Wigan family supports autism awareness Christmas campaign
A Wigan family has given its backing to a new social media campaign urging residents to think of people with autism at Christmas.
Karen Berry, who lives in Hindley, says the festive period can be a tough time for those looking after young people with the condition due to the disruptions to the usual schedules for one-off events and the sensory overload of bright flashing lights all over houses and public places.
Her nine-year-old son Hayden has autism and she is keen to spread the word as it is still quite widely misunderstood.
Facebook users are doing their bit to raise awareness with pictures of a couple of elves called Buddy and Betty standing with a note between them raising awareness.
The messages have been widely shared by Wiganers with family members who have autism.
And Karen spoke of her delight that something is being done to keep the issue in the spotlight in the run-up to December 25.
She said: “Hayden gets very anxious as well. They’ve been doing the Christmas nativity play and that can be quite stressful for him because it’s a change in routine.
“He gets overwhelmed and it can be too much for him. He really worries about it and sometimes doesn’t get much sleep because things like that play on his mind.
“When we’re out he gets obsessions and things he has to do and he really gets worked up. He also has problems with noise and wears ear defenders out.
“He can’t go to certain places like the markets where it is quite busy and there’s a lot of shouting. We went to the Christmas markets in Manchester once and it got too much, we had to come home.
“It can be quite difficult for siblings too. Most of my time is taken up with Hayden so sometimes my daughter can feel a bit left out when she wants some attention.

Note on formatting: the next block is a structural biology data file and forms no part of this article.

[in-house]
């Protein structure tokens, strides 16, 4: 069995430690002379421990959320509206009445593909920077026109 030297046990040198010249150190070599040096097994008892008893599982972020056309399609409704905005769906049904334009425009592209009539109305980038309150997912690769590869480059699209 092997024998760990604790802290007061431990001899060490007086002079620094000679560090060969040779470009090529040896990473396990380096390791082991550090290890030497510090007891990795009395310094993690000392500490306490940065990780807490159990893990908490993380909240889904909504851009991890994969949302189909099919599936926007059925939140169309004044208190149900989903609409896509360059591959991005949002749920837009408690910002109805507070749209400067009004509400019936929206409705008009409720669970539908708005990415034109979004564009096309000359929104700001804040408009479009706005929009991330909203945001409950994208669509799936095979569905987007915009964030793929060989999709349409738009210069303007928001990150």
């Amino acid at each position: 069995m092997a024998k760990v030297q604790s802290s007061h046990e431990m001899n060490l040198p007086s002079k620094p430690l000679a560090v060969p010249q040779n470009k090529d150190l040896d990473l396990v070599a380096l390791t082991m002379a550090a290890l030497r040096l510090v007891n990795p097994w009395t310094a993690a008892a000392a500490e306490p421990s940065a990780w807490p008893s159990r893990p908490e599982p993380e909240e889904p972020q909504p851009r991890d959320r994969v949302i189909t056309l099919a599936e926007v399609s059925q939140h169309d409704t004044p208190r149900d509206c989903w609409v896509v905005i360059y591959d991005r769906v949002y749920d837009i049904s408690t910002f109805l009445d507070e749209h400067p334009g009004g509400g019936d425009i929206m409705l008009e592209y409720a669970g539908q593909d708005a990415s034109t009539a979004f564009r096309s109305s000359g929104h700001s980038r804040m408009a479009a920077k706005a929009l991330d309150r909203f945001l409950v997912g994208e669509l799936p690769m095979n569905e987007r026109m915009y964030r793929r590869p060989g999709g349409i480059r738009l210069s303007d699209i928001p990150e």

“I’m always sharing stuff to do with autism on Facebook and when I saw the elves pictures I just thought it was a great idea.
“A lot of people don’t really understand children with autism. They think they are being naughty and having tantrums and it’s not always like that.
“It’s about thinking before you judge. Not every child is playing up.”
The Facebook pictures shows the two scarlet-clad elves flanking a piece of paper saying: “Buddy and Betty would like your help to raise some awareness of autism this Christmas. Please please share our photo.”
The National Autistic Society has compiled information and suggestions to help families with relations with autism have an enjoyable Christmas.
It advises keeping the usual routines in place as much as possible around things like food and meal times.
The whole Christmas break will need careful planning and discussions should be held with everyone involved as early as possible, with visual aids like calendars being useful to ensure people know what will happen in advance.
Quiet spaces should be set aside for an autistic person, while other tips include enjoying the colours from a bus’ upper deck to avoid the crowds.
More information is available by visiting www.autism.org.uk/